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"The Lord did so help him to defend the truth and foil this adversary as he put him to an apparent nonplus in this great and public audience. And the like he did a second or third time upon such like occasions," said Bradford, adding that, if it had not been for fear of offending the English government, the university would have bestowed preferments and honours upon the champion.

His one concern was to foil the terrible plan that the Germans had made, and he was willing to run any risk that would help him to do so. "The Zeppelin is coming here to Bray Park it's going to land here," said Harry. "And if it ever gets away from here there will be no way of stopping it from doing all the damage they have planned, or most of it.

He determined to devote himself to a study of the great wolf's personality and characteristics, and to foil, as far as this could be done without making himself unpopular, such plots as might be laid for the beast's undoing.

The Duke had resolved to hang upon his adversary's skirts, to follow him move by move, to check him at every turn, to harass him in a hundred ways, to foil all his enterprises, to parry all his strokes, and finally to drive him out of the country, after a totally barren campaign, when, as he felt certain, his ill-paid hirelings would vanish in all directions, and leave their patriot Prince a helpless and penniless adventurer.

It is only for the sake of an artistic effect, to pass away the night, and to deepen for his hero the gloom which was to serve as the foil and sullen ground of his great victory, that his interlocutors are permitted to go on in this manner.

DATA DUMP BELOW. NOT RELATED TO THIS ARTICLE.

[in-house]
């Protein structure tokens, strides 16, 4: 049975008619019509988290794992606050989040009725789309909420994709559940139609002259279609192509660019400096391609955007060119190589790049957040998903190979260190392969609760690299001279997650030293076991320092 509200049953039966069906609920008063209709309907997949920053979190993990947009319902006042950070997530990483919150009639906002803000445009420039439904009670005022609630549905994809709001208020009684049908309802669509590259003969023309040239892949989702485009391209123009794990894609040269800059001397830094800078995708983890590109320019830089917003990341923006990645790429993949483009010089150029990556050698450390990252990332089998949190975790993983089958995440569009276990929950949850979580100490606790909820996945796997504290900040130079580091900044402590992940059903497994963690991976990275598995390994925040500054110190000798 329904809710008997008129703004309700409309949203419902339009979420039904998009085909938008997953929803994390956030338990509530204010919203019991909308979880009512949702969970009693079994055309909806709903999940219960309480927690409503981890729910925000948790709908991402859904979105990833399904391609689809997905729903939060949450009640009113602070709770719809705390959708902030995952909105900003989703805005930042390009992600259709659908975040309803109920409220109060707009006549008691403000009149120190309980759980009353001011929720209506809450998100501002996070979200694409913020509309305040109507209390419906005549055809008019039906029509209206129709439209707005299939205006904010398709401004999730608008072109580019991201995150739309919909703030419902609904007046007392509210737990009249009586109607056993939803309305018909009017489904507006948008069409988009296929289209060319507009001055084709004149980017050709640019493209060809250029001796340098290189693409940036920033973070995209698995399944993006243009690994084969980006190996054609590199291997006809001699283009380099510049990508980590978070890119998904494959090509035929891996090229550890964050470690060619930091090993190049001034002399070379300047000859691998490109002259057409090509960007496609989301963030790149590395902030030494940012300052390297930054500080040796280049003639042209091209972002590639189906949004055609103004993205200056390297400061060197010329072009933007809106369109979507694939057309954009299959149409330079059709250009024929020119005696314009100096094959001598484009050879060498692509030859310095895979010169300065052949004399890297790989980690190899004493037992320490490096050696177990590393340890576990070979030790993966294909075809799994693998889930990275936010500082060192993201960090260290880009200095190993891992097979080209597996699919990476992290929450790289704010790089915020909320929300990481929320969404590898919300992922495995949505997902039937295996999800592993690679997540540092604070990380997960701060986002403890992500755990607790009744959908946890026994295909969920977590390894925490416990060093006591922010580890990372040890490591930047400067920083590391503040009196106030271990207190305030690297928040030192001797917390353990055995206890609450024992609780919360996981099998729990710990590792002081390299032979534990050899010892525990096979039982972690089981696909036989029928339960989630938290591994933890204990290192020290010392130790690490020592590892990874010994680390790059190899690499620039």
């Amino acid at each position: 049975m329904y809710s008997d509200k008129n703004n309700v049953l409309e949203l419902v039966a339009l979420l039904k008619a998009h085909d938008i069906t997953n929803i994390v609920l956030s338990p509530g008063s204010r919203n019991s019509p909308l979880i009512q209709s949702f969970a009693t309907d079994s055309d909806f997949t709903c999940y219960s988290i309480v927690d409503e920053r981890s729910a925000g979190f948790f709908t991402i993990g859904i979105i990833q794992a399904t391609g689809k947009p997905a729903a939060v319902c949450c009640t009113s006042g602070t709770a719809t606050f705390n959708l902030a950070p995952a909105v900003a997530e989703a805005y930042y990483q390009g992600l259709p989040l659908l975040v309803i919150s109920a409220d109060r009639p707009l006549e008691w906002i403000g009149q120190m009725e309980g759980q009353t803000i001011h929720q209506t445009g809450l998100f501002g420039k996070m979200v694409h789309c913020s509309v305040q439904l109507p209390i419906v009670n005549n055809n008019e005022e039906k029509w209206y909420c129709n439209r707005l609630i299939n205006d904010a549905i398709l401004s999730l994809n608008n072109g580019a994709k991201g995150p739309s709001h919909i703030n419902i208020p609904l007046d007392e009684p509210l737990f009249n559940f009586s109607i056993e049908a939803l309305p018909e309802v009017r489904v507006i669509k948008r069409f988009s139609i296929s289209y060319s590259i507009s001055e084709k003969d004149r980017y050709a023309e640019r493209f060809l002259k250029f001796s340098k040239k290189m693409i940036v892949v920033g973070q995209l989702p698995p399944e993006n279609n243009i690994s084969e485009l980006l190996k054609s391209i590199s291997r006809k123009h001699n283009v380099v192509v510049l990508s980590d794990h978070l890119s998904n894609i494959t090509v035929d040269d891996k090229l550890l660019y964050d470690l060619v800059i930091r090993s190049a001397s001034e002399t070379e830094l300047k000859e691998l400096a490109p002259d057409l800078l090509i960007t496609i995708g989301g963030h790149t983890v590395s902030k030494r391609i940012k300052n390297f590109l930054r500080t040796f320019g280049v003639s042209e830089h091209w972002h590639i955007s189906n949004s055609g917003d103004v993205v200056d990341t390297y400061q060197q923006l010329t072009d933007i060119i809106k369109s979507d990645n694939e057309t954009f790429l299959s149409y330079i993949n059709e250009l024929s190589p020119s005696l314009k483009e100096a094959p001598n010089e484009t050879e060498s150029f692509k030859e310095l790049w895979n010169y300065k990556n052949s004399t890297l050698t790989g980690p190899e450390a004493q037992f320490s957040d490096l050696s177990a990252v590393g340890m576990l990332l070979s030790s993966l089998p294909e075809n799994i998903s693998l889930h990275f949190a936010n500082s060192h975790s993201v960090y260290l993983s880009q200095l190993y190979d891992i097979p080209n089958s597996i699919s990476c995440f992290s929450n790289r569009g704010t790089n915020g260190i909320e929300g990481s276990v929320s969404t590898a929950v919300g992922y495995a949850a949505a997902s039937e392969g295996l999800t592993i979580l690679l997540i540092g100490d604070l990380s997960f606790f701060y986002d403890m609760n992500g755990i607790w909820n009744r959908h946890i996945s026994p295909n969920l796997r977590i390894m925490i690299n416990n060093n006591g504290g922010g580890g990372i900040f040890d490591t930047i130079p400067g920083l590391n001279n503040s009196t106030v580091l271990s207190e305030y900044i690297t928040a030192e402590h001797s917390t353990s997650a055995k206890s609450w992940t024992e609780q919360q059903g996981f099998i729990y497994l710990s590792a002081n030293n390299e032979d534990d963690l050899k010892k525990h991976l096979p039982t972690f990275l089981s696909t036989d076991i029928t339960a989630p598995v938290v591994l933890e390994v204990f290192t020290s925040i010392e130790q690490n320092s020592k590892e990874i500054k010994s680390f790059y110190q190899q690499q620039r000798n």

He made himself most agreeable, and the man of yesterday was forgotten or remembered only as a foil to the man of to-day. The words he so much loved to hear, and to which he had so often surreptitiously listened, were now repeated, 'No one can be so agreeable as Horace Churchill is on his good days!

Her worst trouble is when the captain gives the wing of the fowl to some other darling who might be her twin-sister; her most terrible nightmare is when she dreams that great stupid Captain Sprawler upsets a dish of trifle over her new lace dress with the blue satin slip; but next morning she is herself again, and rides in the Row, and stops to speak with that great stupid Captain Sprawler, who is very nice to look at, whose back is very beautiful, and who sprawls most gracefully over the railings, and pays her those delightful, absurd compliments about her and her horse "being such a capital pair," while, as a foil to so much grace and splendour, a poor little snub-nosed, ill-dressed, ill-conditioned dwarf of a snob looks on, sucking the top of his cheap cane in abject admiration and hopeless envy!

"So, then, it come to be said in all those card-club' that my father he's try to buy Fortune so to marry her. An' by that he had a quarrel with one of those young Lefevre', who said pretty much like his mother, only in another manner, pretty insulting. And, same old story, they fought, like we say, 'under those oak, Métairie Ridge, with sharpen' foil'. And my father he got a bad wound.

He was a plump, spry little fellow, brightly dressed and bubbling over with merry, roguish spirits, which formed the most fantastic foil to the lugubriousness of his fellow-worker.

The childish notion that a sudden exhibition of pacific intentions and goodwill is enough to foil the carefully laid schemes of a clever enemy which have been maturing for decades, is the refrain that runs through the history of our foreign policy for the last thirty or forty years. And not only through the history of our foreign policy.